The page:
The vice-president of the Junta de Andalucía and regional minister of tourism, Juan Marín, has said this Wednesday (24 February) that "there are more than enough means" thanks to technology to promote safe tourism in the coming months despite the pandemic, but believes that "political will" is lacking in the central government of Spain to promote these tools.
In an interview on Canal Sur Televisión, Marín has said that he has asked the national minister of tourism, Reyes Maroto, for "a coordination plan" for all the regions, to avoid the impossible situation of Andalucía deciding to lift its perimeter closure when neighbouring regions do not do so, leaving the region Andalucía “isolated.”
Marín also went on to say, "The reasonable thing is that all those immunised with two doses against Covid-19 - and have a certificate to prove it - can travel."
He pointed out that within the European Union "we are working on a health card or certificate" and "we really have that possibility of opening tourism."
He highlighted that holiday booking enquiries, especially from British tourists, "are skyrocketing". "They have grown more than 600 per cent in a single week to come to Andalucía for Easter and summer."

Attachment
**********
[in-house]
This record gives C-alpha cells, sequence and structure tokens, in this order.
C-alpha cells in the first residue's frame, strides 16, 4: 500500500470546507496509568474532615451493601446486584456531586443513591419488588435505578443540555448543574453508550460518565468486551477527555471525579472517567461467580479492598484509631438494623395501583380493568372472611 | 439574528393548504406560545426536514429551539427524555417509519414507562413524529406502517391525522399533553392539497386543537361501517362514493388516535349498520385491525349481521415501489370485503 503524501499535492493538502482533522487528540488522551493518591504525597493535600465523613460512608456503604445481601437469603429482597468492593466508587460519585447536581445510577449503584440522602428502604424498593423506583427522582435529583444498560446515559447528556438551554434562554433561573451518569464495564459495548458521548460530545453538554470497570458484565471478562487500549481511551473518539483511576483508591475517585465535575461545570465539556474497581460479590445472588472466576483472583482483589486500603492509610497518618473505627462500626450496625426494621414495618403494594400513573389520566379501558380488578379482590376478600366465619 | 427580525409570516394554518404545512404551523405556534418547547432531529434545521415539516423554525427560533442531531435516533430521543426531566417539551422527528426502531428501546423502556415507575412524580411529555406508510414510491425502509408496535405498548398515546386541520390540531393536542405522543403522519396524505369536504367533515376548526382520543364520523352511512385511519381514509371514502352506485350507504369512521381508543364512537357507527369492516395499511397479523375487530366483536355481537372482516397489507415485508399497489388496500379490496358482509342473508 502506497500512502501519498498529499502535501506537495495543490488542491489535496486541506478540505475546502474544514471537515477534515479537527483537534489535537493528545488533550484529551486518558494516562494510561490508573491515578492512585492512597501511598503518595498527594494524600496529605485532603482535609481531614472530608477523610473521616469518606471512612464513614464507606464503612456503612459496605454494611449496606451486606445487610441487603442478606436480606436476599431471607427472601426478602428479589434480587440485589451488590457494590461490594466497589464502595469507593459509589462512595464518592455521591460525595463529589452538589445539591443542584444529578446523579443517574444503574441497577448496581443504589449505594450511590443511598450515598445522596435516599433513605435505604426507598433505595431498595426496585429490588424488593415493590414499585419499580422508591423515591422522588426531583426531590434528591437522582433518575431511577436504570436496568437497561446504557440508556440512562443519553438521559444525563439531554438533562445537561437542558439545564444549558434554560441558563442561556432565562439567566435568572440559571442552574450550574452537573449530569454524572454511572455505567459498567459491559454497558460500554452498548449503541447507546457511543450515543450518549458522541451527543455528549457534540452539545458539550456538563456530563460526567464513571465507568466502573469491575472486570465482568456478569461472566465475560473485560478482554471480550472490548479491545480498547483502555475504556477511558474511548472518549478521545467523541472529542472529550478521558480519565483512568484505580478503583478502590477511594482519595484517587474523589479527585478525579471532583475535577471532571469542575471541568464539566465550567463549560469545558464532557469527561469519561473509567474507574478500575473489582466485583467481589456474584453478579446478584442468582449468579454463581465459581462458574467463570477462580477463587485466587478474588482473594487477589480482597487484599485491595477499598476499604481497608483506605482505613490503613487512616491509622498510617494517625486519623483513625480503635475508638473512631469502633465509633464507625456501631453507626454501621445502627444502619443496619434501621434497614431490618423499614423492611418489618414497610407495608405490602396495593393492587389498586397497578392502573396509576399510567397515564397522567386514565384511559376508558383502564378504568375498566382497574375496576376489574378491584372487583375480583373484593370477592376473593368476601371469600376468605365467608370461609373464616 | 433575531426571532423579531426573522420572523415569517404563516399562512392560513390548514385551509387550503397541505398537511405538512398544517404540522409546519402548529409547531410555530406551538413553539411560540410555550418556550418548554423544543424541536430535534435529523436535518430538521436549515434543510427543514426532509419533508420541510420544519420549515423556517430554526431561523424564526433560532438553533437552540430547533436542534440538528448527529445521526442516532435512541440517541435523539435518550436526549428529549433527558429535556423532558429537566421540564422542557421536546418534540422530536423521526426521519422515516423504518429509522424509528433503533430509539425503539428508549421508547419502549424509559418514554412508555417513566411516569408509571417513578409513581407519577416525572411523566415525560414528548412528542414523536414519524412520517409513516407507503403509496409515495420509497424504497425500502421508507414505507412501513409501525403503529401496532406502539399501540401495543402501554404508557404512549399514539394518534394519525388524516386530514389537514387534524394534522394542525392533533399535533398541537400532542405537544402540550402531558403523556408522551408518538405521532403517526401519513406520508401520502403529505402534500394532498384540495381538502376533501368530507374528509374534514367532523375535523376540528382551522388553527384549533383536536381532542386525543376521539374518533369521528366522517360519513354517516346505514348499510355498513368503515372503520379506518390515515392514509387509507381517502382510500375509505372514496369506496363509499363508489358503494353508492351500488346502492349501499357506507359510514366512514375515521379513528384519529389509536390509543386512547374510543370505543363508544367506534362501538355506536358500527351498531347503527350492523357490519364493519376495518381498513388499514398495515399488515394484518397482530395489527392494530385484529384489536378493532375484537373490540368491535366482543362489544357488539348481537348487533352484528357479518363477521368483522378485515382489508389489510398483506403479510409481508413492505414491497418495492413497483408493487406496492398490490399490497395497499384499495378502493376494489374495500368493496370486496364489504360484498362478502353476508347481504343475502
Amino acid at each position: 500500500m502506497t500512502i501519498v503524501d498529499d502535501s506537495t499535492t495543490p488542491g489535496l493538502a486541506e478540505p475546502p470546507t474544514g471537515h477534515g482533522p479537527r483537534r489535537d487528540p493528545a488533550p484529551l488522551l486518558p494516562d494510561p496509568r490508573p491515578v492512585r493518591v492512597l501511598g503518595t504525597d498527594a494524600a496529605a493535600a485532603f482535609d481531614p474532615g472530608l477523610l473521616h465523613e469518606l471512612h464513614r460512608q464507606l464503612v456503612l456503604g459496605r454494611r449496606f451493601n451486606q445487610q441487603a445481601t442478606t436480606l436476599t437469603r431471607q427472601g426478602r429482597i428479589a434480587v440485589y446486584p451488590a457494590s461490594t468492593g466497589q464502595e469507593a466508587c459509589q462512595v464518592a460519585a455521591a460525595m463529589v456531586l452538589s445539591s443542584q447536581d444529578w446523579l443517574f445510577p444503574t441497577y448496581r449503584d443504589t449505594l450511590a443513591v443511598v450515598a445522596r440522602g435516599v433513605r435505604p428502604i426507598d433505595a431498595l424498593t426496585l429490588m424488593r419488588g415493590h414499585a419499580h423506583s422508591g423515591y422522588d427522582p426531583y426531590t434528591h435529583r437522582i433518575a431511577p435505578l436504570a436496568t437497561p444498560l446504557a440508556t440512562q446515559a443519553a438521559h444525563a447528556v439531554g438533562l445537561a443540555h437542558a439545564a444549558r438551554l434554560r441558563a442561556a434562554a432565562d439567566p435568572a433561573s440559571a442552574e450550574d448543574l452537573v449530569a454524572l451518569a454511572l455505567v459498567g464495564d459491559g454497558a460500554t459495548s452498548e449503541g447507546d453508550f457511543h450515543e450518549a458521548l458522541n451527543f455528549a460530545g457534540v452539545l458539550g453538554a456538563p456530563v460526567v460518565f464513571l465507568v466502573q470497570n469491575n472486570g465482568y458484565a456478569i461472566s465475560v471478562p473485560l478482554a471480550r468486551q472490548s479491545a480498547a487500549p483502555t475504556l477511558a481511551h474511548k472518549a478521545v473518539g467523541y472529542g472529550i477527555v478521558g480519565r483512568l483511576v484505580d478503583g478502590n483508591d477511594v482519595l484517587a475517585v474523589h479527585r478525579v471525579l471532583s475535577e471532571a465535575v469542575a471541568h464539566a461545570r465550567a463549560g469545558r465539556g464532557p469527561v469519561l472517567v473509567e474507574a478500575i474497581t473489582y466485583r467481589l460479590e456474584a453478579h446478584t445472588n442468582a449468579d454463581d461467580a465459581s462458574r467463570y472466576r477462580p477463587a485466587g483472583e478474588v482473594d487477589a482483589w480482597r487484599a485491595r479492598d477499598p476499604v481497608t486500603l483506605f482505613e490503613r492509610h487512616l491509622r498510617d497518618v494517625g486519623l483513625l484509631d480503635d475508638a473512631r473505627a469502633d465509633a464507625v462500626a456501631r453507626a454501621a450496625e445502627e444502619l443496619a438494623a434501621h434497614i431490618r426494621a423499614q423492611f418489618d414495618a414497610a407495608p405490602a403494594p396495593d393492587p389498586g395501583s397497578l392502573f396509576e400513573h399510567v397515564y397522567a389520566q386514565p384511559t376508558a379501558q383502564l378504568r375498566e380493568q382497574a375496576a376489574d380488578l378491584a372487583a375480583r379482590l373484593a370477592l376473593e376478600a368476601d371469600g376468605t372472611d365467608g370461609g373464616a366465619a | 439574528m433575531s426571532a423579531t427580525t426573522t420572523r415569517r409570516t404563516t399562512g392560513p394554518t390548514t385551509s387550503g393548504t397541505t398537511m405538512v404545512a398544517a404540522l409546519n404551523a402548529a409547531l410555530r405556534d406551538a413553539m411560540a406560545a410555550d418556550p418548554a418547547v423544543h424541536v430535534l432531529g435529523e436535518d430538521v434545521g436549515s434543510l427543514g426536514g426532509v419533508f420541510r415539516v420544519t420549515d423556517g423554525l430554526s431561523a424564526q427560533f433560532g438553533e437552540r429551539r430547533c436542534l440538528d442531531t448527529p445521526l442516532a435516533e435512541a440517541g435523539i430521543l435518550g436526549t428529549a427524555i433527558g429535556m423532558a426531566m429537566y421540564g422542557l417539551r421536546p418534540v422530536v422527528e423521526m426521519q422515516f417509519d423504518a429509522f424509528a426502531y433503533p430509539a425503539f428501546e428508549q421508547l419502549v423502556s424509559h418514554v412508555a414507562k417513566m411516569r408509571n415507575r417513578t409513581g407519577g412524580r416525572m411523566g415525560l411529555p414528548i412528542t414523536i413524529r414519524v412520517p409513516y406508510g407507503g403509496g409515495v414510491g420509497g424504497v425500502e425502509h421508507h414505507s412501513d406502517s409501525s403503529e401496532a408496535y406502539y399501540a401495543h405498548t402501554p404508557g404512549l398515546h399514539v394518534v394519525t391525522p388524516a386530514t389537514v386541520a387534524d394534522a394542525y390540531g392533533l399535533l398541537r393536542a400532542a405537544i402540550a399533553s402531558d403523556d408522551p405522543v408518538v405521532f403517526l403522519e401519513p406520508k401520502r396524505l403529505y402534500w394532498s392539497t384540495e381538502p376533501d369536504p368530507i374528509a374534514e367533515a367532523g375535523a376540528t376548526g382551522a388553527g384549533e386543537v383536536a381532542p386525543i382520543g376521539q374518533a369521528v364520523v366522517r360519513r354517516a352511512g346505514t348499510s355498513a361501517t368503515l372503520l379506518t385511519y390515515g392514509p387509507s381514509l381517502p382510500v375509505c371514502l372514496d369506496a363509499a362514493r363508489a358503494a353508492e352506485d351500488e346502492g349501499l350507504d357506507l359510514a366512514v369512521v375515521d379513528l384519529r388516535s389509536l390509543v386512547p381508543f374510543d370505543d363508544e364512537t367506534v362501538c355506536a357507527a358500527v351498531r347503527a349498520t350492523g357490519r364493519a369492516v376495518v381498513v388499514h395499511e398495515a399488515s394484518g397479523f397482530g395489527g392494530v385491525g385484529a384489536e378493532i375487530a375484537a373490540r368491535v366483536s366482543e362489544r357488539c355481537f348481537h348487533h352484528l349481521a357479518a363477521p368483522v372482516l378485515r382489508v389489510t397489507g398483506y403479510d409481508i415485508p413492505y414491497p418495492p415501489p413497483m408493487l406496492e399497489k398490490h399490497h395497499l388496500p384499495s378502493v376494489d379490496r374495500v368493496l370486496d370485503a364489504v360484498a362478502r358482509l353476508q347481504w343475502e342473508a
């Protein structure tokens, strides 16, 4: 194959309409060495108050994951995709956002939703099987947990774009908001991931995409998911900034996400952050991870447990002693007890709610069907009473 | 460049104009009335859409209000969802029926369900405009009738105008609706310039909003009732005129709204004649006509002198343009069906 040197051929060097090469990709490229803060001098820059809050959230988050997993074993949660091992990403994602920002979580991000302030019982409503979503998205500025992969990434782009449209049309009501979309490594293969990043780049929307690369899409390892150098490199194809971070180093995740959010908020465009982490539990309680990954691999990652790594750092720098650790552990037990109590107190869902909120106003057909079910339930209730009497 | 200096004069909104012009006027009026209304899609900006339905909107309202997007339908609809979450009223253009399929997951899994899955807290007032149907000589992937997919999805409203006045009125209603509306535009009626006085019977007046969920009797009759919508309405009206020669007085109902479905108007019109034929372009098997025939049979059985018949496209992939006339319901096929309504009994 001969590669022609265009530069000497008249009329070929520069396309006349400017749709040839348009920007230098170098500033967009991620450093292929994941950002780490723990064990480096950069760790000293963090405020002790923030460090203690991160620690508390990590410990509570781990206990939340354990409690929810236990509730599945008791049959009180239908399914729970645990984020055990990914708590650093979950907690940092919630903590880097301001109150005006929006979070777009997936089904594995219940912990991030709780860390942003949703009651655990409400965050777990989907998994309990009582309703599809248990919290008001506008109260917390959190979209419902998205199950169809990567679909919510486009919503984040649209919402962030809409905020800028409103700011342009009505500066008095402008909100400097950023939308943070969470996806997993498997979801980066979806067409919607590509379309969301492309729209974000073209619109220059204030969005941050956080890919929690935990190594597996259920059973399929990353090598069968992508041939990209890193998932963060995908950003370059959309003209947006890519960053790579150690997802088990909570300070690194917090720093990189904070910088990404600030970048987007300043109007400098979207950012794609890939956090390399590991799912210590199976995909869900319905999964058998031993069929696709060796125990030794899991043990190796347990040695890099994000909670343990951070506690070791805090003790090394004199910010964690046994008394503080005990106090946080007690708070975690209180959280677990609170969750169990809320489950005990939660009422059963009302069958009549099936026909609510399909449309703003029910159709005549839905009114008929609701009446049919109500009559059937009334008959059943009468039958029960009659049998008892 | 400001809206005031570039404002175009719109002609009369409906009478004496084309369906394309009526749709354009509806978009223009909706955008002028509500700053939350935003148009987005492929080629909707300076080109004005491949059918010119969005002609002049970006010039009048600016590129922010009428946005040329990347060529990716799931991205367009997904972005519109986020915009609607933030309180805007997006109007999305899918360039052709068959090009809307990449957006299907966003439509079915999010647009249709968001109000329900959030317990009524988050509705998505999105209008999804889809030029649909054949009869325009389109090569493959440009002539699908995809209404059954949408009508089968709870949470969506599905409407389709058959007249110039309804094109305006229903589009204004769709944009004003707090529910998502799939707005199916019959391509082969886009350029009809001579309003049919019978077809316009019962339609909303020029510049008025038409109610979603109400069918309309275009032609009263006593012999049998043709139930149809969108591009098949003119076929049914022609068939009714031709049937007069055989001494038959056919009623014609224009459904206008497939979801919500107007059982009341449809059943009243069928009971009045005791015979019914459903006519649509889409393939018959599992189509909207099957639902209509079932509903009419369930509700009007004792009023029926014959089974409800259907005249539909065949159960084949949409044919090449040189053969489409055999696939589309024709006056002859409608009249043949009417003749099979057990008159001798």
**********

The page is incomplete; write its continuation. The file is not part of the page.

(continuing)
Marín advocated giving people "a guarantee" that allows them to travel, because "there are more than enough means" for that, including the technology that allows the possibility of having a QR code on a mobile phone that contains the "health history" of the person who carries it. He said an application like this could carry a certificate proving that the person is immunised, and argued that this "would be a great help" for a tourism sector in crisis.
The Andalusian vice-president added that the Junta does not have "much room for manoeuvre" to make decisions that favour tourism, for example with airports, since these are controlled by the national government of Spain.
"But I do not see a willingness on the part of the Government," Marín added. He said it is "a pity" because tourism is "an economic engine". He said that the Junta suggested "a rescue plan" for the sector but has received "a response of silence."